Give me six hours to chop down a tree and I will spend the first four sharpening the axe.
Simplify your projects, maximize your time
I love this quote from Abraham Lincoln because it gets down to the very essence of smart preparation and planning.
Lincoln knew that in order to maximize his time and simplify his project, he’d have to prepare and plan well. Logically, if the task at hand is to cut down a tree, then you’ll want to have a sharp axe.
Likewise, if you want to maximize your time, then you need to learn how to simplify your project, and this happens through becoming a better planner. I’m not telling you anything you don’t already know here; however, I still hear a lot of conversations that go something like this:
Person A: How do you get so much done?
Person B: I just plan well.
Person A: How do you plan well?
Person B: I do A, B and C.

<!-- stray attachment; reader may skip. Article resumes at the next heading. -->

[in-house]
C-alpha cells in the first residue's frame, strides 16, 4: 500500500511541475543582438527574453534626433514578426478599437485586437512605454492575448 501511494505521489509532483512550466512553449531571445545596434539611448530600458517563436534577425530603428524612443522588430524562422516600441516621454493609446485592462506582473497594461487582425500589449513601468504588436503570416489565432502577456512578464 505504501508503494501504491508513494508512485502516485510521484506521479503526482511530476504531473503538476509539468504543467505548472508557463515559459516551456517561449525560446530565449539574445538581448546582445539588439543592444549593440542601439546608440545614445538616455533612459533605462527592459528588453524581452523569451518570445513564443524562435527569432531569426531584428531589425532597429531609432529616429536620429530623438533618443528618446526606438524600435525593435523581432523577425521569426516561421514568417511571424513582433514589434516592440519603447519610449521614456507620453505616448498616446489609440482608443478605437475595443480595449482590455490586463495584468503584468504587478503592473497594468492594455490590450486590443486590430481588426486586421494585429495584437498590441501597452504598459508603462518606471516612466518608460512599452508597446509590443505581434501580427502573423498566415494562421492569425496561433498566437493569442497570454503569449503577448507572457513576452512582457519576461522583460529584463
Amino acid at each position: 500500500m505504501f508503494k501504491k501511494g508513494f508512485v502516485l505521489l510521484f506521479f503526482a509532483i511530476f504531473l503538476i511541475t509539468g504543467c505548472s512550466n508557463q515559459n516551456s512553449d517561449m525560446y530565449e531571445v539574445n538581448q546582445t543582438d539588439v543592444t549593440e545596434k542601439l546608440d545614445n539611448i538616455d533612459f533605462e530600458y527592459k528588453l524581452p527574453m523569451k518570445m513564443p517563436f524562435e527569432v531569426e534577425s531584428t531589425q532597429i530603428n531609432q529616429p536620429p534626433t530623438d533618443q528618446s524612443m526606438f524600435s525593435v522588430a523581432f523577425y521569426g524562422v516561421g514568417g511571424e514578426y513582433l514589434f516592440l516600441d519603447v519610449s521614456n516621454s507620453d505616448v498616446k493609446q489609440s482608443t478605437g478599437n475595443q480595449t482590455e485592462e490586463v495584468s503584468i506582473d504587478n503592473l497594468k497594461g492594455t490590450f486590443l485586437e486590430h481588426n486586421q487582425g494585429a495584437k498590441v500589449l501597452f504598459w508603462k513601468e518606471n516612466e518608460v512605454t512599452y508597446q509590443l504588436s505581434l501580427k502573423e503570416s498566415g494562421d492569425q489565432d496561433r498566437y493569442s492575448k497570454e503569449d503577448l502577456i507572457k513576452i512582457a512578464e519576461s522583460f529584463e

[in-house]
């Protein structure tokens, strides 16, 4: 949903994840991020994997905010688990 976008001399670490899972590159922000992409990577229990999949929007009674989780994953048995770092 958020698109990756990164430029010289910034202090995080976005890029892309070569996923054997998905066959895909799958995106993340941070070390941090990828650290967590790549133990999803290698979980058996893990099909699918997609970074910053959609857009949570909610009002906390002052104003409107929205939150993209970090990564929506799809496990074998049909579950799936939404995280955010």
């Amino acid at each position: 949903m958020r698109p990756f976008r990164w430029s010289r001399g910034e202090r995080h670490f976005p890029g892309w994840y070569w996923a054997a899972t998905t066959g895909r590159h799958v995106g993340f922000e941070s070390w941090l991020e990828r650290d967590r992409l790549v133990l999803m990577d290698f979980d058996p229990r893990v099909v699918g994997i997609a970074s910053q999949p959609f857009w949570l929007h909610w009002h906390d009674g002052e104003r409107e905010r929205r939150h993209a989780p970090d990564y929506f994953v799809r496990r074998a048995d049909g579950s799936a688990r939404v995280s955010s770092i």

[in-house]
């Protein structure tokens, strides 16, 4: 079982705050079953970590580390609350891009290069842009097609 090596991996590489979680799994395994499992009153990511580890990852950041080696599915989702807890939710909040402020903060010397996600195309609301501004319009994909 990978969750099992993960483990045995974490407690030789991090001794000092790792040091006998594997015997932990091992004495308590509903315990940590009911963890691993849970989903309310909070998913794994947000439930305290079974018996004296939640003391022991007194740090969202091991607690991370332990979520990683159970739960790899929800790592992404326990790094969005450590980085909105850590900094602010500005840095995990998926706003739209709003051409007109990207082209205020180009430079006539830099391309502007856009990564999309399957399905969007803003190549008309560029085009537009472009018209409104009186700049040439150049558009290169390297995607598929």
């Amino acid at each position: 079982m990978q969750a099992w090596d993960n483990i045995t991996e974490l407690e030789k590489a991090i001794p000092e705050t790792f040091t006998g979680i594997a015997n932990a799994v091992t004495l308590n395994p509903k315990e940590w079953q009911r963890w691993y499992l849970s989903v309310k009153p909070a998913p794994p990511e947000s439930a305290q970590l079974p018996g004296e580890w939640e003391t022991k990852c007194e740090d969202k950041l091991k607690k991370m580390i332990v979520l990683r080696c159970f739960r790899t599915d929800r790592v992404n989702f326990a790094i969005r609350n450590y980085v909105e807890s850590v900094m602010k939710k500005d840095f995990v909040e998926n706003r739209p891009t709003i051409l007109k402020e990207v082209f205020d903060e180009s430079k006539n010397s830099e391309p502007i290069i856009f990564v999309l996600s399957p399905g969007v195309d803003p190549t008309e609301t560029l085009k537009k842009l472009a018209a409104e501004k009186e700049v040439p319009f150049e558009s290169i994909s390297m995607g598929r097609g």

Person A: Of course, that makes so much sense! So what do I do again?…
Person A is clearly looking for a specific set of tips and tactics from Person B about how they simplify their projects in order to maximize their time.
Person A would probably benefit from having a checklist they can refer to when they start up a new project to ensure they’re in fact simplifying in order to maximize.
Person A is not alone – am I right?
At one time or another we’ve all felt like we had a project on our plate that is so massive we’re not even sure where to start. All we want to do is simplify the project so that we’re able to work as efficiently as possible and maximize our time.
But this particular project on our plate seems like it has so many moving pieces, and even if we had an entire army of people to help us, we would still never make it to “step done”.
Good news: this just isn’t true. In fact, you don’t even need an army of people. All you need to do is simplify your project, which starts with learning how to become a better planner.
How to Simplify Your Project
Simplifying your project isn’t a scary task. In fact, it’s a simple set of steps that help you put a plan in place so you can avoid disasters and work most efficiently. Ready to maximize your time? Let’s take a look at each step:
1. Define your project
This is the most important part, and it’s easy to tackle when you break it down into 3 questions: